A banner containing the words volunteer spotlight on a blue background with a photo of Pete.


16th November 2023

Read about Pete’s journey from retired nurse to volunteer mentor for our Sout Glos team in our latest Volunteer Spotlight Blog. Discover how he overcame challenges and found fulfillment in mentoring young lives.

What drew you to become a volunteer mentor?  

Having proudly been a State Registered Nurse from age eighteen and now sixty-five, retirement is a word I choose not to use. Instead, I prefer to call this period in my life chapter nine. Since I retired, just before Covid, I conveniently did nothing other than the daily routine of learning how to live differently, listening to the five o’clock Covid briefings and going for walks on sunny days, listening to the silence on our roads.

Just before chapter nine (my retirement) in 2019 I was introduced to the ‘fallow-field principle’ by Cindi, a former manager who shared her North American principle of the  ‘fallow field’, a field left to rest and recover from producing crops from the previous years. There may be other metaphors that come to mind, but what resonated for me is when Cindi said “Having planted nothing, nothing is expected, but something always grew in her parents’ ‘fallow field’ after it rained”. Cindi’s first home in the UK was a flat with a balcony, where she also left a ‘fallow’ pot of soil, and planted nothing, but something always grew, one year a “beautiful perennial”. Over the next year, I excitedly watched my ‘fallow field’, having expected nothing volunteering emerging over any desire for future contracted employment, which grew into feeling excited when I discovered 1625 by accident in 2021.

From reading the literature, 1625 felt the right charity to become a volunteer with.

Fortunately, I never faced a tough childhood, nor did our two boys. However, my eldest son experienced a significant childhood learning difficulty. He achieved a Masters degree and is now an Assistant Special Education Needs Coordinator and Safeguarding lead in a Secondary school, where he cares for young people with a range of learning and social challenges. Even a generation apart it’s not been a barrier to mentoring our children or the 1625 young people.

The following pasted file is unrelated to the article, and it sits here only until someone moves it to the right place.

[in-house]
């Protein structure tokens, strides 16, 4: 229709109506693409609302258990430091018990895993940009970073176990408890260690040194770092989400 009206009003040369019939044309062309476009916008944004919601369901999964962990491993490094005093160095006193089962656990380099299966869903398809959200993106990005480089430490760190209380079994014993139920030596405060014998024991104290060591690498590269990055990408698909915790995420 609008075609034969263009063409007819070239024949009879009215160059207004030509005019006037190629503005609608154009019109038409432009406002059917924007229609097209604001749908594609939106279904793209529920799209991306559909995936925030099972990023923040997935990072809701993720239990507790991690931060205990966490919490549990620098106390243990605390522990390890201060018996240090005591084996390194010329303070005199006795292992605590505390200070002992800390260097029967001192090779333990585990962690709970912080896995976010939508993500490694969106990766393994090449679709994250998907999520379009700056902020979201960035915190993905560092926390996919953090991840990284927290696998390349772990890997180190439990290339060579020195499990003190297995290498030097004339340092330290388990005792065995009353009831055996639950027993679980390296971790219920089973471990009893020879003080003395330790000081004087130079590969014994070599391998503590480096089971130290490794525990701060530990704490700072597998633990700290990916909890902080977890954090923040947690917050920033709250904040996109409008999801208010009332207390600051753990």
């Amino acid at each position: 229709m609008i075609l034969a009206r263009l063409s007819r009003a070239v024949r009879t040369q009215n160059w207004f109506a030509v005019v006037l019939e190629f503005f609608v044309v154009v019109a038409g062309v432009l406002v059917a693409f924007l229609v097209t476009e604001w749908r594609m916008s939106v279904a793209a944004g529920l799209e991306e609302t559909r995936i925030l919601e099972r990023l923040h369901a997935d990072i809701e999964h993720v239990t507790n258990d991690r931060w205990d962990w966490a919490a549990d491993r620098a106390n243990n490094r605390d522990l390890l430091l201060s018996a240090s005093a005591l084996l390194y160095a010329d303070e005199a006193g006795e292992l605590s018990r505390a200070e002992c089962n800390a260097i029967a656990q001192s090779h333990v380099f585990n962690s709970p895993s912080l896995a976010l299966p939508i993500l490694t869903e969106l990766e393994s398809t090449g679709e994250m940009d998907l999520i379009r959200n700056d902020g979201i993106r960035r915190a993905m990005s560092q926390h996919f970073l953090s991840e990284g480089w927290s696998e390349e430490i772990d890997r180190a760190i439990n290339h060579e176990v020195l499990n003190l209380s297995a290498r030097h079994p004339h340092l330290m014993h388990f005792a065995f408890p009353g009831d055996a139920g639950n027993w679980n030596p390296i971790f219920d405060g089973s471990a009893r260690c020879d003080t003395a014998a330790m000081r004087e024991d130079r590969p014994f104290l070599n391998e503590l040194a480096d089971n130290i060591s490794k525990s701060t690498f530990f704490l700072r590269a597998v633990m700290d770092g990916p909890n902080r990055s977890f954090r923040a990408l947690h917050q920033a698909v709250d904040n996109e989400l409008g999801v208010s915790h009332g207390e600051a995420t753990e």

With references and DBS clearance sorted, online mentor training with Sarah from 1625 started in early 2022, a very experienced, enthusiastic and highly knowledgeable facilitator and member of the South Gloucestershire 1625 team. The principle of mentoring young people was similar to listening and supporting nurses through their training. Still, with 1625 there was specific learning required to mentor young people with such challenging starts in life. From my work life, I thought I had experienced most things, but the case studies Sarah presented taught me so much more about the challenging lives some young people are experiencing.

After three training sessions, Sarah suggested she thought I could mentor. I met the young person who unexpectedly brought her boyfriend with her for Sarah and me to meet. We sat around a table drinking tea, and eating cake, followed by Sarah walking with the boyfriend and me with the mentee. Not the start anticipated. I remember Sarah stressing in the training, how important it is to reliably turn up on time as commonly young people have never experienced the commitment of an adult wanting to meet them, because they want to meet them, not because they are being paid to meet them. The round journey was over an hour, and for the next three sessions, I turned up on the day time agreed, never to see my mentee again. I would always text when I arrived but never received a reply, so my first experience as a mentor ended.

Sarah moved on to something new with Max being appointed to the lead role. The next referral that was suggested met with me twice and it felt like we had created the beginnings of a bond, but again he didn’t wish to continue due to a number of factors and we never met again. This was a challenging start for me as a 1625 mentor, totally different from mentoring student nurses.

The challenge was not with the young people, the challenge was in managing and understanding the feeling of rejection in myself, something I have hardly experienced before in my life.

The latest young person I have mentored has engaged really well and we have met nine times. Communication via text is excellent, we meet in the same place, we’re both on time every time and I listen and reflect back for over an hour. They are thinking of being a paramedic, so we are looking to visit an Ambulance Station through a contact I have. He’s always wanted to go to a Safari Park, so we are presently working on achieving both.

Could you be a mentor to a young person? Check out our volunteering and mentoring opportunities here.

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